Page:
185: Katelyn Beaty | Celebrities For Jesus

Katelyn Beaty | Celebrities For Jesus

Katelyn Beaty | Celebrities For Jesus

Katelyn Beaty is a writer, journalist, editor, and keen observer of trends in the American church. She has written for the New York Times,
the New Yorker, the Washington Post, Religion News Service, Religion & Politics, and The Atlantic and has commented on faith and culture for CNN, ABC, NPR, the Associated Press, and the Canadian Broadcasting Corporation. She also cohosts the Saved by the City podcast (Religion News Service).

Beaty previously served as print
managing editor at Christianity Today and is the author of A Woman’s Place: A Christian Vision for Your Calling in the Office, the Home, and the World.

Katelyn Beaty and Amber discuss her book Celebrities for Jesus: How Persona, Platforms, and Profits Are Hurting the Church

Celebrities for Jesus Questions Discussed:

  1. (1:5) Share a little of your faith journey with us. When did you begin walking with Jesus?
  2. (6:05) As a writer, journalist, previous print managing editor at Christianity Today, and current acquisitions editor for Brazos Press you have spent your career observing trends in the American church. One of which you write about in your newest book Celebrities for Jesus. Share about some of the observations in recent years that led to your desire to write this book.
  3. (10:01) Share your views on ghostwriting acknowledgment and author personas
  4. (18:42) Something I appreciate about this book is how you address the issue head on, but you’re also very hopeful. You write about is social power, without proximity and the difference between fame versus celebrity flesh that out for us a bit.
  5. (26:05) You share 3 temptations, one being the abuse of power. What are some ways we see this play out in the church and how are church members often complicit to it?
  6. (35:45) Being a member of the Christian publishing world I appreciate your boldness in writing a chapter dedicated to the Christian publishing industry’s complicity in the creation of celebrities. Do you see a better way forward where publishers are profitable without requiring their authors have 50,000+ social media following/email lists?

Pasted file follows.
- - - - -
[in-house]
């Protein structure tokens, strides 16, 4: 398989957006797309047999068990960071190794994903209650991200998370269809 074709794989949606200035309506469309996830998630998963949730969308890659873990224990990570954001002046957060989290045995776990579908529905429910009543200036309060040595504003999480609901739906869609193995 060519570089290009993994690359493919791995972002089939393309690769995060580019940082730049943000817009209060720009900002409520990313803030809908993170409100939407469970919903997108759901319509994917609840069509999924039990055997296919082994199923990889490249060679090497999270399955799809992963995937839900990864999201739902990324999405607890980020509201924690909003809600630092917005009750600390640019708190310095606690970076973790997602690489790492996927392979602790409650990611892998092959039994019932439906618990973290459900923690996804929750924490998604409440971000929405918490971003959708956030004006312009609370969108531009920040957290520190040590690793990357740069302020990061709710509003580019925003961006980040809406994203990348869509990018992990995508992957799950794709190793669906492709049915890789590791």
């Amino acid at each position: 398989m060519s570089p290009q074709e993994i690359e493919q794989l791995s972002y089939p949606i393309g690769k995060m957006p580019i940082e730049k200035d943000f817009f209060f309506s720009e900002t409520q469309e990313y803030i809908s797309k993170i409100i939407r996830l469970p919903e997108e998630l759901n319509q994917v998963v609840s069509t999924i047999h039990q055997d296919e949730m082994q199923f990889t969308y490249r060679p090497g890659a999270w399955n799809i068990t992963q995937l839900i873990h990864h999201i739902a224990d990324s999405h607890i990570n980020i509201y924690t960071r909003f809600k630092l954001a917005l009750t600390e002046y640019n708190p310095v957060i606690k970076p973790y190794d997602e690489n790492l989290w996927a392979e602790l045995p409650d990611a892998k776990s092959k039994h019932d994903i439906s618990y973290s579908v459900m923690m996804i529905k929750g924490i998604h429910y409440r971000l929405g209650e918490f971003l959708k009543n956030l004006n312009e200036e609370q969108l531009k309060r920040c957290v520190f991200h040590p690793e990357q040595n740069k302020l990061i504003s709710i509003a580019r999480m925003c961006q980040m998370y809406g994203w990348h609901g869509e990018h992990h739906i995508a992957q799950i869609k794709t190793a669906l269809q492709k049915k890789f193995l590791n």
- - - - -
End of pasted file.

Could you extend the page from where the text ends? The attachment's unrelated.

7. (44:28) You close out the book with some profound thoughts on ordinary faithfulness How would you encourage those listening who have been negatively impacted by celebrity Christians to press into ordinary faithfulness?

Celebrities For Jesus Quotes:

When I think about the people who most strongly and brilliantly model Christ, to me… I’m not thinking about writers, pastors, ministry leaders, influencers, it’s not to say that they don’t have a place or that their words aren’t impactful. But there’s something about seeing someone in the flesh, and observing how they move through life, that is such a powerful teaching tool.”

“The role of celebrity in the church: This idea that celebrity is tricky and dangerous, because it is a form of social power, the ability to influence other people without the proximity that we all need in order to stay grounded, and rooted and humble as fallen human beings bearing the image of God.”

“IT’S REALLY DANGEROUS TO PUT ANYONE ON A PEDESTAL, BECAUSE IF THEY FALL THAT CAN SO OFTEN AFFECT OUR UNDERSTANDING OF FAITH.”

Resources Mentioned:

Related Episodes

When I think about the people who most strongly and brilliantly model Christ, to me... I'm not thinking about writers, pastors, ministry leaders, influencers, it's not to say that they don't have a place or that their words aren't impactful. But there's something about seeing someone in the flesh, and observing how they move through life, that is such a powerful teaching tool.
The role of celebrity in the church: This idea that celebrity is tricky and dangerous, because it is a form of social power, the ability to influence other people without the proximity that we all need in order to stay grounded, and rooted and humble as fallen human beings bearing the image of God
It's really dangerous to put anyone on a pedestal, because if they fall that can so often affect our understanding of faith.

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